I love etymology – the study of the origin of words. Today’s word from Merriam-Webster is “bellwether.” I have to admit I was surprised at the spelling. I never gave much thought to a word I know and hear, but rarely have seen written. I assumed it was “bellweather.” Of course growing up I also thought the second month of the year was “Febuary” – think about it. Few people distinctly pronounce the “r” in February.
Before reading on, do you have any guesses as to the origin of the word? I am generally, “OK” if it is a Latin derivation, but Old English always surprises…Nonetheless – the origin of “bellwether”: “We usually think of sheep more as followers than leaders, but in a flock one sheep must lead the way. Long ago, it was common practice for shepherds to hang a bell around the neck of one sheep in their flock, thereby designating it the lead sheep. This animal was called the bellwether, a word formed by a combination of the Middle English words belle (meaning “bell”) and wether (a noun that refers to a male sheep that has been castrated). It eventually followed that bellwether would come to refer to someone who takes initiative or who actively establishes a trend that is taken up by others. This usage first appeared in English in the 13th century.” (Merriam-Webster Word of Day for June 10, 2015)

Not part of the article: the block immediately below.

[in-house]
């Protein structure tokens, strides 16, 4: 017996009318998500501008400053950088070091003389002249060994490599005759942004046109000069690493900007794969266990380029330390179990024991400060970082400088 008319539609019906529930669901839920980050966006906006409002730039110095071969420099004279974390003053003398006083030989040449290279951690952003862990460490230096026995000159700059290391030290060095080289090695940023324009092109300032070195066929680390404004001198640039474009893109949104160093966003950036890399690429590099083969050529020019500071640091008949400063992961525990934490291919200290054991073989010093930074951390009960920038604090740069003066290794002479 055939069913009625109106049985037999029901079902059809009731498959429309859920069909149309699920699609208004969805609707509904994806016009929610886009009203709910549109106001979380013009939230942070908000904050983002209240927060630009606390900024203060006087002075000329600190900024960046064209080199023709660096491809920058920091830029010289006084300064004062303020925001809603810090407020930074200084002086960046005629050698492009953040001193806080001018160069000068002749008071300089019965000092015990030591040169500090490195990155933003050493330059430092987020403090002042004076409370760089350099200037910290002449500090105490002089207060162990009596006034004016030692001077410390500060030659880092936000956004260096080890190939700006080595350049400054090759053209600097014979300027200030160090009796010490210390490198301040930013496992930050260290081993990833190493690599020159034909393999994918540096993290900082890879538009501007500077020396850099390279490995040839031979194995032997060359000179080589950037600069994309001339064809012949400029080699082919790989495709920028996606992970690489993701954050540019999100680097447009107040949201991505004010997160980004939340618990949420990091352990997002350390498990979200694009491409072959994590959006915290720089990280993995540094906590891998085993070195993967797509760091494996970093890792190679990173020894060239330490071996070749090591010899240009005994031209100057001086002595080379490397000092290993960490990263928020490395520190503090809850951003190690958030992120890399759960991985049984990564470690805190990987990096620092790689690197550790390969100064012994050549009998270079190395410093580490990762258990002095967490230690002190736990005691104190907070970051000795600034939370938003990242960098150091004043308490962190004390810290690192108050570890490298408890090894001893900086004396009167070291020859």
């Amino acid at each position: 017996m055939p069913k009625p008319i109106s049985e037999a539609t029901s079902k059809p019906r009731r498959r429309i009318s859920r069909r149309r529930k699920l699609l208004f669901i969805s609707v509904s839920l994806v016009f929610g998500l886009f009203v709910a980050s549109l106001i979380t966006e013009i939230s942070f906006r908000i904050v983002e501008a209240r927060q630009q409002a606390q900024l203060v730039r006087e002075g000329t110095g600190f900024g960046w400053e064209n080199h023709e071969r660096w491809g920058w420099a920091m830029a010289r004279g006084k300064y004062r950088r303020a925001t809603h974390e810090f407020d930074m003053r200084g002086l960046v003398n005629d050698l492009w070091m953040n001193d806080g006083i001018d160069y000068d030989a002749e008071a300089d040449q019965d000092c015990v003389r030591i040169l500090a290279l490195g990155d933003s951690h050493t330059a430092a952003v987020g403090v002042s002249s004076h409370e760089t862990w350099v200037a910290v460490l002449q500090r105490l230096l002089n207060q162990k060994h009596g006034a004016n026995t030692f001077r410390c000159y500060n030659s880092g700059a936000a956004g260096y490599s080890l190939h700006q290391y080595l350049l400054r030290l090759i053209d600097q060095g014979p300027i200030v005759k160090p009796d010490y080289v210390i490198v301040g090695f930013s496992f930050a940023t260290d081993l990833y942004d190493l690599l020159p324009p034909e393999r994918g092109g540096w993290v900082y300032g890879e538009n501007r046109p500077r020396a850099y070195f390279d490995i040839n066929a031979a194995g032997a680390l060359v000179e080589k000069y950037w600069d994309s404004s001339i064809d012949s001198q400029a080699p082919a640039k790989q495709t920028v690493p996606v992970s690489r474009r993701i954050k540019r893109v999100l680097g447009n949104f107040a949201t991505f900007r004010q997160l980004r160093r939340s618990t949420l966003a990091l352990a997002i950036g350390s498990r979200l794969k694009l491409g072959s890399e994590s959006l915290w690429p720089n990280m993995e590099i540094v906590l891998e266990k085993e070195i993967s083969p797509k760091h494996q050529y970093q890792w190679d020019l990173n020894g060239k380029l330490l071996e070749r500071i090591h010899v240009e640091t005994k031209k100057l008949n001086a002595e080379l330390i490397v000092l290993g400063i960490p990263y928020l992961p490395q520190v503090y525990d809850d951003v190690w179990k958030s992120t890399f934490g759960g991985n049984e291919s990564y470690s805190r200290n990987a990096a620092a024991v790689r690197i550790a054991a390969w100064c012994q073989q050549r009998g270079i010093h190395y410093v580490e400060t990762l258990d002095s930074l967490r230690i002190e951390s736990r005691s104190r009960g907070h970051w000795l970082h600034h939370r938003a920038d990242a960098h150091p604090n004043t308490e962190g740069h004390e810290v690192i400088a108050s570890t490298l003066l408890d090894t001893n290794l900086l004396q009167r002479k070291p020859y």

Who knew? Well… based on search for images to accompanying this post, I am perhaps the last soul on the face of the earth to know!